Winter in Maine… there is a ritual to making it comfortable.

Mainers are very much programmed by our four seasons.  We have an internal alarm clock that reminds us of the coming “next season” and the need to get ready for it – lest we be caught unprepared and have to scurry around to get our nest feathered for a very different weather menu.

I thought that sharing my checklist of “things we do” for the onset of winter might give you a better idea of how this Mainer “gets ready.”  I have already done these tasks for this winter, but the list will provide a perspective for those of you who sometimes wonder about “coping with Maine winters.” Some of my list of tasks are a product of my lifestyle and personal preferences, while others are pretty basic and shared by most everyone living here. Here we go:

  • In mid October, do the last mowing of the lawn and wait for most of the leaves to fall so they can be gathered and disposed of. It’s a raking job or a leaf blowing job depending on your resources. If it’s “raking,” then it will be necessary to rake all the leaves onto a tarp, gathering the corners together and lugging it to the rear of the back yard.  Some people put them in a trailer and take them to the transfer station (where they compose them) while others burn them besides the road. I have always liked the smell of burning leaves. The incense-like fragrance reminds me of my boyhood days when we would jump into a pile of leaves before they were burned. Great fun!
  • Put the lawn mower and weed whacker in storage and add fuel stabilizer to the gas tanks.
  • If you are fortunate enough to have a power generator, check the oil, replenish your supply of gasoline/propane, start it up and be sure it’s ready for the first power outage. You can be sure that their will be power outages; you just hope there are not too many and those that we do have… do not last a long time. Most people have emergency power generators.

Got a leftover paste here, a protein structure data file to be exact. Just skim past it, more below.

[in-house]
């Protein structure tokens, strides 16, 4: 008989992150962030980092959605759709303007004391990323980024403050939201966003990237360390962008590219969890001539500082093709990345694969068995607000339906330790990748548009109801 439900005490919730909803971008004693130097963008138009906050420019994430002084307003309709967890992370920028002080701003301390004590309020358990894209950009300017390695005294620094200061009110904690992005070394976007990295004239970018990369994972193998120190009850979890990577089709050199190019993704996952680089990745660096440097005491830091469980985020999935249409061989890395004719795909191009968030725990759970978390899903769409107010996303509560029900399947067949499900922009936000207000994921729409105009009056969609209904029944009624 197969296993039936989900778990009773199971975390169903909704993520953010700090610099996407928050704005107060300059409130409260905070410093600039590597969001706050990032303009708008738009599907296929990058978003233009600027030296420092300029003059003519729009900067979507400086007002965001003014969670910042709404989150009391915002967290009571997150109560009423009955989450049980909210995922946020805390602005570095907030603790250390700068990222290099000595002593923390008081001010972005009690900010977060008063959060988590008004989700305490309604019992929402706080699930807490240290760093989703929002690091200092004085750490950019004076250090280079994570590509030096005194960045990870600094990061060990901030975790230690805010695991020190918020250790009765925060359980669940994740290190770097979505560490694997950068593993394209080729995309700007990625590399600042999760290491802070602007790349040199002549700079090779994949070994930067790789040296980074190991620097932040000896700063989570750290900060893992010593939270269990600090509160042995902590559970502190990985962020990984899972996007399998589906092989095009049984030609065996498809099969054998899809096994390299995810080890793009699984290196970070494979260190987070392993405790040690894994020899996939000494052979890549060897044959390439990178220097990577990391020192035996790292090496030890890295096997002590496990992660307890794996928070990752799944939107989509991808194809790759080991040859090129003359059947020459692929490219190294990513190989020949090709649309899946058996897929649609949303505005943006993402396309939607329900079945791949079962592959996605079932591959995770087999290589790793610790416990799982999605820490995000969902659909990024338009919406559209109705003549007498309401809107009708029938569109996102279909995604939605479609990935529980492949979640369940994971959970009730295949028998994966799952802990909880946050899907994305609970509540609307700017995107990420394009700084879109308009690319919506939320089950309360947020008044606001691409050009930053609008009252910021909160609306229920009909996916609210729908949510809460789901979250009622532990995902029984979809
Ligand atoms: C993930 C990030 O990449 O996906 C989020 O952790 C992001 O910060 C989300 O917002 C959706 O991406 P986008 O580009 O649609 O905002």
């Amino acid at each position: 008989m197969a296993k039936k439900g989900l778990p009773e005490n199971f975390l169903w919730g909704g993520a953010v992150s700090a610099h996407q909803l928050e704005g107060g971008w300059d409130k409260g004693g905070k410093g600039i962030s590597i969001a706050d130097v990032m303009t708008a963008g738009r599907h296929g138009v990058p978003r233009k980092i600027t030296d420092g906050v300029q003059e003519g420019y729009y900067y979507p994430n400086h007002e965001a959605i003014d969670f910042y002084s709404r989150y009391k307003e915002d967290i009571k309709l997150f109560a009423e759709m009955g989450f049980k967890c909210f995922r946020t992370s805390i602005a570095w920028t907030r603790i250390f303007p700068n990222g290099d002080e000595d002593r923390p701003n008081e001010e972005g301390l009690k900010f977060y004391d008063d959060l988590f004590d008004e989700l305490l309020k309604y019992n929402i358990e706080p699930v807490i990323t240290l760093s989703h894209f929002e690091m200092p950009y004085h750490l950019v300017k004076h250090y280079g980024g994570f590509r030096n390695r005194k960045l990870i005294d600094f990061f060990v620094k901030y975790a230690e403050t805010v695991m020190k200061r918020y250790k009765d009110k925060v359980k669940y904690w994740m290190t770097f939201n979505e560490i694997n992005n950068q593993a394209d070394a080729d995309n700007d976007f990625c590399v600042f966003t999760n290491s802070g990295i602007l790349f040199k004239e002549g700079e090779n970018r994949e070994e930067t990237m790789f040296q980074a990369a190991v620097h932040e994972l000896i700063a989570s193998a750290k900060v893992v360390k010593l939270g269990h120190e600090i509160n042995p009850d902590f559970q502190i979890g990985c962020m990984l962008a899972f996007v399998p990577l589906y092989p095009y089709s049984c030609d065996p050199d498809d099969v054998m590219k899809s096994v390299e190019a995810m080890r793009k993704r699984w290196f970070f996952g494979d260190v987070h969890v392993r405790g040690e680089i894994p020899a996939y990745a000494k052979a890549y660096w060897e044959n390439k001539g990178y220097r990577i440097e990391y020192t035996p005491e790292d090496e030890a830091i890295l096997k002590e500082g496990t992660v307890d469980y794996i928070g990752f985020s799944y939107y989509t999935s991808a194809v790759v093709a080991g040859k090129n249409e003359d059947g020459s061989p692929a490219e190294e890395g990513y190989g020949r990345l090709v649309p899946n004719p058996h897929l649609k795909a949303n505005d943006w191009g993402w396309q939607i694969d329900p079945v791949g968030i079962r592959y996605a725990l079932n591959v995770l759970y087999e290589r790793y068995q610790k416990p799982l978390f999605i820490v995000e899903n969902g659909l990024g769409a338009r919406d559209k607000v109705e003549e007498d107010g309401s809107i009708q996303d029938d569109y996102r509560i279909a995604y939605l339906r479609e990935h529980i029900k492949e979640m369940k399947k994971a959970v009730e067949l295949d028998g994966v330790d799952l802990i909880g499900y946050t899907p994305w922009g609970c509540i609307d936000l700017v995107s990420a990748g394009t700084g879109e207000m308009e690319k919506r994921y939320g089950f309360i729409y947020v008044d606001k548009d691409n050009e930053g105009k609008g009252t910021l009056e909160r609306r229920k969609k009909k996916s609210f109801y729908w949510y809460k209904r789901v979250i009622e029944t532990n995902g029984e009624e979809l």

• Cover the outside BBQ grill (however, many people grill year-round) and take the grilling supplies and equipment to the cellar or outside shed.

  • Also check out the snow blower for readiness, if you have one. If you don’t have one, remember to bring up the snow shovel from the cellar and put it near the door.  Call your snow plower and make sure that he is ready to “plow you out” this year. Tell him how deep the snow should be before plowing it, where you want it placed (if different from last year) and whether you will want sanding of the ice in the driveway. Be sure to tell him what time in the morning you will need to be plowed in order to get to work on time. Get a supply of rock salt (ice melting crystals) for keeping slippery ice off your door steps.
  • After October 1st, get your snow tread tires (preferably with studs) put on your vehicle unless you have all-wheel or 4-wheel drive). We no longer use tire chains.
  • Get a can of windshield ice dissolver. Prestone™ makes a good product to keep in your vehicle for those mornings when you don’t have time to warm up the car. Some people have remote car starters and electrical heating connections to their car. You might want to get a supply of fuel additive to add to your gas tank to prevent condensation when the tank is low. Heat™ makes a good additive. It’s also a good idea to change your oil to a lower viscosity grade for winter driving.  You’ll probably change the air pressure in your tires for better traction on slippery roads. You might also want to replace your fuel filter.